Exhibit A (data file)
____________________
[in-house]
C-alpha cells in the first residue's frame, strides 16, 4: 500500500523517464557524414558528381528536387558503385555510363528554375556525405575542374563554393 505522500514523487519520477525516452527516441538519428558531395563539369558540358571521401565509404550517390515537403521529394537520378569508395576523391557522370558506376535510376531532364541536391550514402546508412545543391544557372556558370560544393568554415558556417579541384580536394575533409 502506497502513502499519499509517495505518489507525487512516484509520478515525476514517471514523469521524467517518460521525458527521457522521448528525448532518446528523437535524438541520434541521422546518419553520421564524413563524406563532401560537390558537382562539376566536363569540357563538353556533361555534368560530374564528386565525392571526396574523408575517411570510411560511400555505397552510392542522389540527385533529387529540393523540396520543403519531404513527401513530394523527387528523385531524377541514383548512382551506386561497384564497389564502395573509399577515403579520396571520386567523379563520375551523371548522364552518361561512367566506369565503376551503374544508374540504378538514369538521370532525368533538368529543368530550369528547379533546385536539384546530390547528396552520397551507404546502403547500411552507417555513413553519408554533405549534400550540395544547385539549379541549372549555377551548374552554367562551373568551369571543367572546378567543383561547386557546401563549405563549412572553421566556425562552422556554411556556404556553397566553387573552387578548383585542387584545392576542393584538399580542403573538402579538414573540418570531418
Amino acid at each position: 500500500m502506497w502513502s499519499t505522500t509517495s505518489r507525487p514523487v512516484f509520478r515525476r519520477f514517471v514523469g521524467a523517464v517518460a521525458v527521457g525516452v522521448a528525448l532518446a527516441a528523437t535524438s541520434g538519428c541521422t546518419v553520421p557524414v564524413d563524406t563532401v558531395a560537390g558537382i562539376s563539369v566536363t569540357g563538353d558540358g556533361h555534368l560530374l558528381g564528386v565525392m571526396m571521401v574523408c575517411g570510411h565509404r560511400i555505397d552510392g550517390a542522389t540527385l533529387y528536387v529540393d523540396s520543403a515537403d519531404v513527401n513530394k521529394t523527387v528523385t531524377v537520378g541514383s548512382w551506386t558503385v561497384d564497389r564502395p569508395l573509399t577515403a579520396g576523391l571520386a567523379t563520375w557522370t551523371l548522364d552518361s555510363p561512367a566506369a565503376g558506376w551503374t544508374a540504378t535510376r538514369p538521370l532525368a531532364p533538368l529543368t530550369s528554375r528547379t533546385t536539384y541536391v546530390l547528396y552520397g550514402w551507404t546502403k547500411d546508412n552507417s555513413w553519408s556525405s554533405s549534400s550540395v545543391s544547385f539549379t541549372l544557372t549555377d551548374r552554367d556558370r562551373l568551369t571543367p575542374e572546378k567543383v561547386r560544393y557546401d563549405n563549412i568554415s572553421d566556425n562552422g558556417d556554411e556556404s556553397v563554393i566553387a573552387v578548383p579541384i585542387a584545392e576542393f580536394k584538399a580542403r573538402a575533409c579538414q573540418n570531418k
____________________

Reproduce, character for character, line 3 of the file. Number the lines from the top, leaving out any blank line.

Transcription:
Amino acid at each position: 500500500m502506497w502513502s499519499t505522500t509517495s505518489r507525487p514523487v512516484f509520478r515525476r519520477f514517471v514523469g521524467a523517464v517518460a521525458v527521457g525516452v522521448a528525448l532518446a527516441a528523437t535524438s541520434g538519428c541521422t546518419v553520421p557524414v564524413d563524406t563532401v558531395a560537390g558537382i562539376s563539369v566536363t569540357g563538353d558540358g556533361h555534368l560530374l558528381g564528386v565525392m571526396m571521401v574523408c575517411g570510411h565509404r560511400i555505397d552510392g550517390a542522389t540527385l533529387y528536387v529540393d523540396s520543403a515537403d519531404v513527401n513530394k521529394t523527387v528523385t531524377v537520378g541514383s548512382w551506386t558503385v561497384d564497389r564502395p569508395l573509399t577515403a579520396g576523391l571520386a567523379t563520375w557522370t551523371l548522364d552518361s555510363p561512367a566506369a565503376g558506376w551503374t544508374a540504378t535510376r538514369p538521370l532525368a531532364p533538368l529543368t530550369s528554375r528547379t533546385t536539384y541536391v546530390l547528396y552520397g550514402w551507404t546502403k547500411d546508412n552507417s555513413w553519408s556525405s554533405s549534400s550540395v545543391s544547385f539549379t541549372l544557372t549555377d551548374r552554367d556558370r562551373l568551369t571543367p575542374e572546378k567543383v561547386r560544393y557546401d563549405n563549412i568554415s572553421d566556425n562552422g558556417d556554411e556556404s556553397v563554393i566553387a573552387v578548383p579541384i585542387a584545392e576542393f580536394k584538399a580542403r573538402a575533409c579538414q573540418n570531418k